The social gospel is not new. There have always been those who gravitated to the more man-centered part of the message of Jesus. With the rise of the Emerging church and a mini-backlash against those who seem to espouse only a moral gospel, the social gospel has come back into focus.
A few of the more left and centrist leaders in Evangelicalism have been pushing to counter the moralists. Men like Jim Wallis, Tom Sine, and Tony Campolo are increasingly speaking to the disconnect that has formed within the ranks of Christians between what we believe and endorse and what we actually get out and do.
Let me say that I wholeheartedly believe we need to be not only working for moral righteousness, but also social righteousness as well.
The “as well” there is key. As much as we need to hear the messages of Wallis, Sine, and Campolo, we cannot forget that Christianity is not one gospel or the other, it is The Gospel. Strip any pieces off of it an attempt to stand them on their own and you have a corrupted message or action. The Lord does not intend for us to be hearers only. Nor does He wish for us to simply do for doing sake.
In addressing some recent statements made by Bono of the band U2—a huge proponent of the social gospel—Jared over at The Thinklings nails this dichotomy perfectly (and references Bonhoeffer in the process, always an astute decision) in “No Ethos Without the Theos“:
Kingdom behavior cannot create kingdom hearts. It is the other way around. For the former approach puts the focus on man, while the latter gives the glory to God. This is more, I suspect than many of Bono’s acolytes would be willing to accept. Bono says, “To me, faith in Jesus Christ that is not aligned with social justice, that is not aligned with the poor — it’s nothing.” But the reverse— “Social justice that is not aligned with faith in Jesus Christ is nothing”—is just as true, is in fact truer. Why is it not preached except by those accused of bigotry and judgmentalism and putting conditions on the Gospel? Because most of us, Christians included, want the glory without the cross.
The evangelical, conservative church is not exempt from this error either. I think the Church makes the same mistake, despite its explicit acceptance of the exclusivity of Jesus. The Church reduces the Jesus ethic to pious sentimentalities, as well, equating “doing good” with “being good,” decontextualizing the teachings of Jesus until they become little more than baptized proverbs. Discipleship is about self-improvement, taking up one’s cross is about staying positive through a rough time, etc. We are just as guilty, because we are drunk on self-help and our own potential and discovering the champion in ourselves. We too want the glory without the cross. Bonhoeffer had a phrase for that: cheap grace.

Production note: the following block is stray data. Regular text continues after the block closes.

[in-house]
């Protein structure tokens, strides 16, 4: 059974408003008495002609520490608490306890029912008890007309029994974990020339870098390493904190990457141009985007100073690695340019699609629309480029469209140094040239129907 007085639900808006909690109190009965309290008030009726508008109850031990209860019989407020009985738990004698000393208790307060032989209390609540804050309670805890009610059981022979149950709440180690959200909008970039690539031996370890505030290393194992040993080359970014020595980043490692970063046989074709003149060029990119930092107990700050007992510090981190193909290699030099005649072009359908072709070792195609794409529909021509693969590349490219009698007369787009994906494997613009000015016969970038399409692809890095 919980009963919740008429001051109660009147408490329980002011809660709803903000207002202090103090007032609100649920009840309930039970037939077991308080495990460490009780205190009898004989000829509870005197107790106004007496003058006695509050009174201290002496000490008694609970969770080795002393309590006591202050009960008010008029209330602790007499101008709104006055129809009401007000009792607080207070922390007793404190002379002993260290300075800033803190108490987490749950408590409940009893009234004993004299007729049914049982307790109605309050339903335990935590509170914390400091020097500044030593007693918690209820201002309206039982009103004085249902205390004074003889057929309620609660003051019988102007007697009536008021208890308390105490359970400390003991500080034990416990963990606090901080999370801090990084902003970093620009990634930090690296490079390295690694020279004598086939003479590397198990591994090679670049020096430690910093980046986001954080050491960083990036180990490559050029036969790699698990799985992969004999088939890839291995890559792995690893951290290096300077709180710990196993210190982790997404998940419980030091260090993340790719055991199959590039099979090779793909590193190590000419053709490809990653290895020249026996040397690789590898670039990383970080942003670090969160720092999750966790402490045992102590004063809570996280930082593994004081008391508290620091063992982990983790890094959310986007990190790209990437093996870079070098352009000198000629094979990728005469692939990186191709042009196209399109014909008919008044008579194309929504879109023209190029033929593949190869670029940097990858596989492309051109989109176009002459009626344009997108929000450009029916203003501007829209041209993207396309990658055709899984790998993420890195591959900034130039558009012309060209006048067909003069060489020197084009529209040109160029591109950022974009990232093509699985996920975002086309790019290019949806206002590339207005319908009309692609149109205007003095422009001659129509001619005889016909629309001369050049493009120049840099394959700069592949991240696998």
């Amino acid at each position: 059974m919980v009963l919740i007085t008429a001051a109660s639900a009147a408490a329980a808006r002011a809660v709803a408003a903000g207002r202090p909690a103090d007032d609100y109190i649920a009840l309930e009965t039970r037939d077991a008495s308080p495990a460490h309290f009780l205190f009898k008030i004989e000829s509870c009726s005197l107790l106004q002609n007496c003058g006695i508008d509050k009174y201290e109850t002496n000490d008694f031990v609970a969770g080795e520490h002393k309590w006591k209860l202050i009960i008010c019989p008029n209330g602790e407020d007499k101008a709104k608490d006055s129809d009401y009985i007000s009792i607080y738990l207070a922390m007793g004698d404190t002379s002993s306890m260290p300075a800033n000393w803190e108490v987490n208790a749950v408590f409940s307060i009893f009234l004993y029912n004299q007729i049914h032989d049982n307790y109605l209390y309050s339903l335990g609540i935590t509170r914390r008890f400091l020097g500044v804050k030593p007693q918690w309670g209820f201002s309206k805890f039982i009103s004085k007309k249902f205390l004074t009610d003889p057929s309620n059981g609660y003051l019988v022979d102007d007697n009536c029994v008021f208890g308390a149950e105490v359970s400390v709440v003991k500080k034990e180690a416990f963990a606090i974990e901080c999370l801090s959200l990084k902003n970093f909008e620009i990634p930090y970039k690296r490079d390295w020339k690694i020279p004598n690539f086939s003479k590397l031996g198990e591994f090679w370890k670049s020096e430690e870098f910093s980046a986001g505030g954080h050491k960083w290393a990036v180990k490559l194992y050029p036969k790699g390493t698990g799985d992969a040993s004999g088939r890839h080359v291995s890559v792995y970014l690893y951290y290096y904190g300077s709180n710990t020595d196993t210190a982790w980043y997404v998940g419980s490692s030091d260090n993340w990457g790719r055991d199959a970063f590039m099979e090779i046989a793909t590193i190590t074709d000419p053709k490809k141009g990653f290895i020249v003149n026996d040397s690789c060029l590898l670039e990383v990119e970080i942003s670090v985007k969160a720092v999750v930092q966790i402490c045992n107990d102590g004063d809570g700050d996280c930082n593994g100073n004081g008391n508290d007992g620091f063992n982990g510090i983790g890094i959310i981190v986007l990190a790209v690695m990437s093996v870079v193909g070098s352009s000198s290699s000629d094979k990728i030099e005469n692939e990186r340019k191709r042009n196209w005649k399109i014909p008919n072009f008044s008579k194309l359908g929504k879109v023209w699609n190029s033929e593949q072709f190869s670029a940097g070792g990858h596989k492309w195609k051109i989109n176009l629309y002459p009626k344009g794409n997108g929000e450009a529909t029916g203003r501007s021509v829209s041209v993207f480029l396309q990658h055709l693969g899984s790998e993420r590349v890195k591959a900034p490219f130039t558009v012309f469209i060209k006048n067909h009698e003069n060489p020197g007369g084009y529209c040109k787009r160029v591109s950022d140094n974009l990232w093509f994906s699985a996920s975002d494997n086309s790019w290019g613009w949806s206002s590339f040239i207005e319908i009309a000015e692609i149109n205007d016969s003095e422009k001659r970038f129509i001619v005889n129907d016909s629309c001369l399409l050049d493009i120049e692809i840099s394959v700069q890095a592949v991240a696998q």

No sentimentality without (the) sacrifice.
No justice without holiness.
No right behavior without righteous character.
No ethos without theos.
Kingdom actions without kingdom character are rubbish.
To this I say, “Amen.” We can’t filter out the parts of the Gospel that stick in our throats. The Gospel is always true—all of it. We are the ones that must be bent to it, not the other way around. There are not two gospels, only one. Folks who advocate for a piece of it are wrongly dividing the Gospel.
Once again, the reality of the Christian walk is found only in the balance.
5 thoughts on “Wrongly Dividing the Gospel”
We are the ones that must be bent to it, not the other way around.Awesome. Perfectly put.
Thanks for the link, too, btw.
Good stuff, Dan. I really appreciate your balanced perspective.
What people usually mean by the social gospel is the denial of the gospel and replacement of it with social themes so as to have some content in liberal Christian circles. Affirming the gospel in its social consequences does not amount to affirming the salvific elements of the gospel + the social gospel. It affirms social and salvific elements of the gospel and thus denies the social gospel’s claim that the gospel reduces to social elements.